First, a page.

(Source Wikipedia and Waldo Wiki) Martin Handford is an English children's author and illustrator who had gained worldwide frame in the mid-1980s with the creation of the Where's Wally series (better known as Where's Waldo in North America). He was born on September 27, 1956 in Hampstead, London, England. He didn't have any siblings. His parents divorced when he was young. Martin began to draw from an early age. He was roughly 4-5 years old when he first began to draw crowds by making stick figures on paper. After school, whereas many children would go out and play games and socialize, he choose to draw pictures instead.
"My earliest influences," he says, "were cinema epics and playing with toy soldiers. I attempted to recapture the excitement in my drawings, which started out as crowds of crude stick figures." As an adult, Martin Handford worked for 3 years in an insurance office, Crusader Insurance Company in order to finance his degree at an art college. He studied at UCA (University for the Creative Arts) formly known as KIAD (Kent Institute of Art and Design) in Maidstone, Kent. He continued to draw "what were always busy and militarily correct battle scenes" during his years enrolled at the art college. After graduating, Martin worked as a freelance illustrator who specialized in drawing crowded scenes for numerous clients.
In 1981, Martin created the album cover for The Vapors': Magnets. The cover features an darker route to his infamous Where's Waldo book series where a crowd of people forms the shape of an eye.
The turning point for his career came when Martin Handford was asked to create a book that showcased his singular talent of drawing crowds. In 1986, Martin's art director at Walter Books asked him to sketch up a character with peculiar features so that his crowded illustrations had a focal point. After much deliberation, Martin came up with the idea of a character named "Wally", a world and time travelling character who always dresses up in the familiar red and white striped shirt, blue pants and round black glasses. Thus, the character Waldo was born to provide a link between each scene illustration. "That is who Waldo is - an afterthought," he says. "As it turns out, the fans were more interested in the character than the crowd scenes."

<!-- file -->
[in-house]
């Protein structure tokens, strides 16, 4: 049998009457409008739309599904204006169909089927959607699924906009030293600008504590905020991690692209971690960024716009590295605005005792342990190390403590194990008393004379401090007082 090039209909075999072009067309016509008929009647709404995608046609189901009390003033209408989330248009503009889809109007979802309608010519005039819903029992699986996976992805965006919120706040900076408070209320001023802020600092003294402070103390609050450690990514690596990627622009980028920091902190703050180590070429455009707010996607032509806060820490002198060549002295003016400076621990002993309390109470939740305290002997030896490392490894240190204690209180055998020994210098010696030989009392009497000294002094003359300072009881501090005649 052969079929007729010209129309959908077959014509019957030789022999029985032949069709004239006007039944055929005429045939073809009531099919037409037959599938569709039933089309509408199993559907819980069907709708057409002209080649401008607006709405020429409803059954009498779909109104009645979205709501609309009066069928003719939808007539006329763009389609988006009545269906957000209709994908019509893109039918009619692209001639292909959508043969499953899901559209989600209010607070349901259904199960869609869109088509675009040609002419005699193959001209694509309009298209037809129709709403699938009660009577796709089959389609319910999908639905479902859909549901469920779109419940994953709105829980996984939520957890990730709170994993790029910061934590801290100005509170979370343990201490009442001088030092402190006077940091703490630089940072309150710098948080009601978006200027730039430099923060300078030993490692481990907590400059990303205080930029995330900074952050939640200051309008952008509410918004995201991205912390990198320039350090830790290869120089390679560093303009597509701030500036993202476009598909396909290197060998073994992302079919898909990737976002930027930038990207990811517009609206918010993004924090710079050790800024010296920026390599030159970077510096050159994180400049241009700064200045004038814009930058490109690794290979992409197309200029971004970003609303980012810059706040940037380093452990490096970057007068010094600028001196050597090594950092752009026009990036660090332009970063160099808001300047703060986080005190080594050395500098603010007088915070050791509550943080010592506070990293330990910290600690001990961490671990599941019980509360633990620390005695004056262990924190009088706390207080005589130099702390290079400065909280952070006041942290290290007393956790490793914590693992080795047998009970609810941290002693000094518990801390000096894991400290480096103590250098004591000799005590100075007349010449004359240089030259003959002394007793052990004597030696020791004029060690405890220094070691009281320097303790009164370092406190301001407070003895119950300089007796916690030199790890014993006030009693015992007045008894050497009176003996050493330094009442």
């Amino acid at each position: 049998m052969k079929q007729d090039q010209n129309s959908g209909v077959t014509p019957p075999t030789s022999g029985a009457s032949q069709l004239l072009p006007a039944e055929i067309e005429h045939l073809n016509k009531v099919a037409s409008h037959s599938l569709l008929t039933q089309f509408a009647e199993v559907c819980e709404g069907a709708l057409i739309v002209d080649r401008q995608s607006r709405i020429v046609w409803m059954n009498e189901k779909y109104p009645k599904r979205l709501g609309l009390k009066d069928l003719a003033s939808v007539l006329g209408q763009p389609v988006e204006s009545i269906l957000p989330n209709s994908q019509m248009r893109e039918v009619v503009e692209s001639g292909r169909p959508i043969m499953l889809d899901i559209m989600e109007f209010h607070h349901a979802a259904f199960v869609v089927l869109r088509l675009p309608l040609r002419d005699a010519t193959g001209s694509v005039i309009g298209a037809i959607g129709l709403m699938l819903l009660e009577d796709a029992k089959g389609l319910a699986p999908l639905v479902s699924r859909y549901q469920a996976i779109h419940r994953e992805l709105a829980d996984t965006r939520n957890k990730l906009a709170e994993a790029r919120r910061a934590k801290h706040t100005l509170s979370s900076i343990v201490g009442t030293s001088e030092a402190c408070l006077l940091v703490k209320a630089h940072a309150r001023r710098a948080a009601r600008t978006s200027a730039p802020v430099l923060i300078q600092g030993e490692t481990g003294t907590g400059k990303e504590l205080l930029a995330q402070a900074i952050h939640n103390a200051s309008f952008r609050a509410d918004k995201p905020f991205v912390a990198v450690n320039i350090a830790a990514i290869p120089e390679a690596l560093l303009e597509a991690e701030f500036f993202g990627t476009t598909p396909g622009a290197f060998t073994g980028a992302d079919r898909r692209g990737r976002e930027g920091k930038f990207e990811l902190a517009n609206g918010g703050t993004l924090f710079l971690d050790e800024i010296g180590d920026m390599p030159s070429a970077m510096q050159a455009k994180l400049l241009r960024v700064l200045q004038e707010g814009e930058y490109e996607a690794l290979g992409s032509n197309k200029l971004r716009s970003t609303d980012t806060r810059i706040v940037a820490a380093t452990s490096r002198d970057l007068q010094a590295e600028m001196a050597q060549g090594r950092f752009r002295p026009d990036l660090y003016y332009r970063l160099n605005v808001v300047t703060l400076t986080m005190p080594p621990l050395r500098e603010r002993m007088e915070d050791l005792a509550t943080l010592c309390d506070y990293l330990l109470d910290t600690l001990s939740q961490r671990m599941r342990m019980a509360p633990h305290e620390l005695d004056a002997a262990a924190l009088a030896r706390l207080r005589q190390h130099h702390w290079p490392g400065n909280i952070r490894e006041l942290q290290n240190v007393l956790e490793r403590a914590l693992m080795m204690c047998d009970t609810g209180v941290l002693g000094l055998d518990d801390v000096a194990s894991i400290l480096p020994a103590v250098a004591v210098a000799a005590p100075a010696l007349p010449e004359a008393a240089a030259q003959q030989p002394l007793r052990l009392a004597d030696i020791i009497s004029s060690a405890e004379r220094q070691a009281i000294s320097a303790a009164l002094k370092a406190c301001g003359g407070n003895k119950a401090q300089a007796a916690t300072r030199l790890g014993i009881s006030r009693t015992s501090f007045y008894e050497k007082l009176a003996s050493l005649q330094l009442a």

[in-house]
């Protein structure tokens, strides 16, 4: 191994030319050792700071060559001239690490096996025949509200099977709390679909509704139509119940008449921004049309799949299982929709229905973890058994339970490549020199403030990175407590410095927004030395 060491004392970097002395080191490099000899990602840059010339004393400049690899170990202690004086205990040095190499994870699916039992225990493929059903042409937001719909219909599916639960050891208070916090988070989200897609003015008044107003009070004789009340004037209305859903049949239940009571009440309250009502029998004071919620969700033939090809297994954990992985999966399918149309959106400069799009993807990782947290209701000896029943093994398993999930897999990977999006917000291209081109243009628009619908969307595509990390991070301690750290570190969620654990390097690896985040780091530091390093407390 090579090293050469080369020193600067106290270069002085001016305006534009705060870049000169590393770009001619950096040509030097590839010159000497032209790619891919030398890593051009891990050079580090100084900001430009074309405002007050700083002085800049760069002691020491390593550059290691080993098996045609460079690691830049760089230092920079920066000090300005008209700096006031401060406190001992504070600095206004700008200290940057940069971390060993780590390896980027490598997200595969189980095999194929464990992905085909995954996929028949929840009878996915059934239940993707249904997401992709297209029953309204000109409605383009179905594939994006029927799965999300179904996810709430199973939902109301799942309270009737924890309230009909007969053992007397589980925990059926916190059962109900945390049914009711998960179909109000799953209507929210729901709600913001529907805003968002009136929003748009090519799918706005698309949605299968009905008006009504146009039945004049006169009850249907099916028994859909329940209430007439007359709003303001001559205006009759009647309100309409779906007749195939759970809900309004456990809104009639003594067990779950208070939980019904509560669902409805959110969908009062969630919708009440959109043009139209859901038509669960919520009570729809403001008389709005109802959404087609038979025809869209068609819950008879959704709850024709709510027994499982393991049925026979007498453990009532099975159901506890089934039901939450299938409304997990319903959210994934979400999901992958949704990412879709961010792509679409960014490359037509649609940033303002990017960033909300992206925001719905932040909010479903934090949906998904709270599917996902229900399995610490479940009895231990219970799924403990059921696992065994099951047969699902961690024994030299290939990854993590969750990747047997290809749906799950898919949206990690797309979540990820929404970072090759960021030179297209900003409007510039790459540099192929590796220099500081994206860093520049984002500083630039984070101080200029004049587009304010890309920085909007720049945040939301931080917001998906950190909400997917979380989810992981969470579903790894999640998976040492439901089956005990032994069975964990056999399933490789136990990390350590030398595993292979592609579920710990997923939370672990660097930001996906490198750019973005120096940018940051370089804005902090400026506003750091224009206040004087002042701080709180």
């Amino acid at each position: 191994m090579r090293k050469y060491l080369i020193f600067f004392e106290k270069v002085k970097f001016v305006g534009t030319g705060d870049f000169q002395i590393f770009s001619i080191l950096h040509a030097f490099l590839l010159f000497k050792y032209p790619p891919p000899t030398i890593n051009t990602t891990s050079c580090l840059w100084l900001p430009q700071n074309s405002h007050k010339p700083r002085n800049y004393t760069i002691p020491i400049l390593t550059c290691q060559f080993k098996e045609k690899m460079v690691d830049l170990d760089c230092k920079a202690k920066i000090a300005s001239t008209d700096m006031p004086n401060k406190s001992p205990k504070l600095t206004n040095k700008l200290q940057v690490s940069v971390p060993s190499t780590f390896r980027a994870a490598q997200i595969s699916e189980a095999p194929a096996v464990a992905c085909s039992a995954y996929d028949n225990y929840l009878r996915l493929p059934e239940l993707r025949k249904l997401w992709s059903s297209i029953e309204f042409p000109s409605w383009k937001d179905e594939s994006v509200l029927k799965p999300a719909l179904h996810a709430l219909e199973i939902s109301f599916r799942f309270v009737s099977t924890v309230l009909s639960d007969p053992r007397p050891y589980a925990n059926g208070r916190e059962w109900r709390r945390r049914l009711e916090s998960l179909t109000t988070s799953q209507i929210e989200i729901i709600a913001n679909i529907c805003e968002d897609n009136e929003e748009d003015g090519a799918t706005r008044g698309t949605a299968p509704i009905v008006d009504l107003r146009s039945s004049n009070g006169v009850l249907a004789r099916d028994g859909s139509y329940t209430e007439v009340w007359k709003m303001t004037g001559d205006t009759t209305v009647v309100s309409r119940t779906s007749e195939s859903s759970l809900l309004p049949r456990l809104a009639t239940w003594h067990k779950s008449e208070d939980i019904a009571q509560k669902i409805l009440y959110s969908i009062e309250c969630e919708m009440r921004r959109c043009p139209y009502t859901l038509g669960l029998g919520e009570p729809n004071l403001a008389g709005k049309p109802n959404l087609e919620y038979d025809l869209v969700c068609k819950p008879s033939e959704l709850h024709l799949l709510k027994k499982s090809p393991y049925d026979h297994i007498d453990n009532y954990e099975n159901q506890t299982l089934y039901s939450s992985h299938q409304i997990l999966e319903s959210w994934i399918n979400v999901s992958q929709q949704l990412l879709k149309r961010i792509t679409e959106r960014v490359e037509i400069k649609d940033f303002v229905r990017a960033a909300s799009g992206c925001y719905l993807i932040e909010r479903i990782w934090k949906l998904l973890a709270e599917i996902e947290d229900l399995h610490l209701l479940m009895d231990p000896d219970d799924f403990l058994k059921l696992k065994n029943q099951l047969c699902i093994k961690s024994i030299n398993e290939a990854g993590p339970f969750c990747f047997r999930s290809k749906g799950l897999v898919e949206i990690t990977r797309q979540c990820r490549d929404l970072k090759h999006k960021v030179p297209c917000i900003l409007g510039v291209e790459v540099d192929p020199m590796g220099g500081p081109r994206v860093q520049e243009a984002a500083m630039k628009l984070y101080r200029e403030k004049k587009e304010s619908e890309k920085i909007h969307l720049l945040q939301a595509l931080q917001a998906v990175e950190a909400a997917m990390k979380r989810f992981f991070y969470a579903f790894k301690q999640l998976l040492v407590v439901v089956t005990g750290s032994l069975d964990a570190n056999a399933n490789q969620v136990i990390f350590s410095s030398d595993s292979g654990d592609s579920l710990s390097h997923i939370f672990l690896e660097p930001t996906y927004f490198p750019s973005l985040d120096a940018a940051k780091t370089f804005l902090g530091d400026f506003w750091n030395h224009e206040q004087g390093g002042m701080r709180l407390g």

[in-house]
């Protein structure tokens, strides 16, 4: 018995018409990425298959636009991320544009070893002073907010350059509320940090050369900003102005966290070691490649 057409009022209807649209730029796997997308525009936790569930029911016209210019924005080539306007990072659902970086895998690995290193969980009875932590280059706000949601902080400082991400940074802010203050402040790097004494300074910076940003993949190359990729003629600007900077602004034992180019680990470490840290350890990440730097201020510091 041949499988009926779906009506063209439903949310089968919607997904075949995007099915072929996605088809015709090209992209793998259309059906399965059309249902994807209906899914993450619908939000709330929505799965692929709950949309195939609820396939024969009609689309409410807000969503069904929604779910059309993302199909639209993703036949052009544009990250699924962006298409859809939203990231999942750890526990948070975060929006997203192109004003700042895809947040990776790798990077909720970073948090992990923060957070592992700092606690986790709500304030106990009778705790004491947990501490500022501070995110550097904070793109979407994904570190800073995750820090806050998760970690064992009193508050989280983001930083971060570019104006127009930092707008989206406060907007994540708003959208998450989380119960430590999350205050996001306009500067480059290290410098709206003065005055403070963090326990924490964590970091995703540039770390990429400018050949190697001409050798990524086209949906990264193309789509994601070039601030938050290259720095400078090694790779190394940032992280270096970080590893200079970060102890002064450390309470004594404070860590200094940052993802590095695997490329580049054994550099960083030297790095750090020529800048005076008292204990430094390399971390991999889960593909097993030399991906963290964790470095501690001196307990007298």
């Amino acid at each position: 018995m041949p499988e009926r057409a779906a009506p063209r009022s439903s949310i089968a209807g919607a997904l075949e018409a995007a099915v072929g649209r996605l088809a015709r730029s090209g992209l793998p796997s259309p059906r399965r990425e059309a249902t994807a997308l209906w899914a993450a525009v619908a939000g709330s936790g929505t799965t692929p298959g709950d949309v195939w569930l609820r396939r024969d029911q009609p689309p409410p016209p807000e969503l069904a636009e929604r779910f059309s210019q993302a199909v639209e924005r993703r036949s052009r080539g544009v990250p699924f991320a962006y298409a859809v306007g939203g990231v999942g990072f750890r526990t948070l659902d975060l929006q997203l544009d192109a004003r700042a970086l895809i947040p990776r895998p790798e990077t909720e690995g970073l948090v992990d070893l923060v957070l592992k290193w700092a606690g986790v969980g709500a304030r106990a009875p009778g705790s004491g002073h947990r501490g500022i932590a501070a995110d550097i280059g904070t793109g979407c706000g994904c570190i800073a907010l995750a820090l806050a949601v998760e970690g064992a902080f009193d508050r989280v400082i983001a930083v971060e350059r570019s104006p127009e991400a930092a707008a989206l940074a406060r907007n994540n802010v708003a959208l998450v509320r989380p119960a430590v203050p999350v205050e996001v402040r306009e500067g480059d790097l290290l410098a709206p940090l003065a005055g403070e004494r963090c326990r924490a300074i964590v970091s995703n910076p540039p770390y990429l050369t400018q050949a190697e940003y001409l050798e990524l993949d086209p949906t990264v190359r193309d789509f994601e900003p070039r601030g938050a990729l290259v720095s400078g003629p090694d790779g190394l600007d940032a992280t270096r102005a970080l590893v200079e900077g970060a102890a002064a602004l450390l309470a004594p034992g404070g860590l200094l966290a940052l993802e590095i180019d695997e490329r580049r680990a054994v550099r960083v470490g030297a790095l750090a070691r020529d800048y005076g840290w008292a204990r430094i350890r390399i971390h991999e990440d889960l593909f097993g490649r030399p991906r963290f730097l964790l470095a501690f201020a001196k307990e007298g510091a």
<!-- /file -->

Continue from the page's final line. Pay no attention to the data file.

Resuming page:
Later on, Wally is joined by several other characters in his book series. Wenda is one of Waldo's closest friends who shares his uncanny knack for fashionable attire. She is a fellow explorer and a keen photographer. She is always recording the action and fun on their journeys. Woof is another character that joins Waldo on his journey. He is Waldo's best friend and most loyal companion. Woof can sniff out danger in a flash and he's hot on the trail for his lost bone. Wherever Waldo goes, Woof is never far behind, but you can only see his tail unless you are reading the book 'The Land of Woofs'. The next character that joins Waldo on his journey is his magical mentor, Wizard Whitebeard. He is the one that sends Waldo off on his incredible journeys. Wizard Whitebeard has limitless wisdom and common sense for Waldo and his friends. The final character is the villain in the story, Odlaw (Waldo spelled backwards) is Waldo's sneaky alter ego and the only character that isn't dressed in a red, white and blue attire. Odlaw is devious to the core, obssessed with thwarting Waldo at every opporunity he gets. But, it is Odlaw's plans that usually wind up being foiled.
As an artist, Martin's Where's Waldo book series have been immensely successful, selling more than 43 million copies worldwide in over 33 counties and in 22 different languages. For each illustration in the book series, it takes Martin up to 8 weeks to draw. "As I work my way through a picture, I add Waldo when I come to what I feel is a good place to hide him," Martin explains. Handford describes his illustration as a "full of both activity and entertainment. I have a love of situations which contain visual puns." He has described his personal favorite illustration of Waldo as 'A Tremendous Song and Dance' from Where's Waldo in Hollywood.
As an immensely successful artist and writer, he says "I can't tell you how pleased I am that Waldo has taken a life of his own." Even though, he never meant for the character to be such a key factor in his books, Martin is glad that his character is such a success in the minds of children and adults alike. "I'd like to inspire children--to open their minds to explore subjects more--to just be aware of what's going on around them. I'd like them to see wonder in places that might not have occurred to them."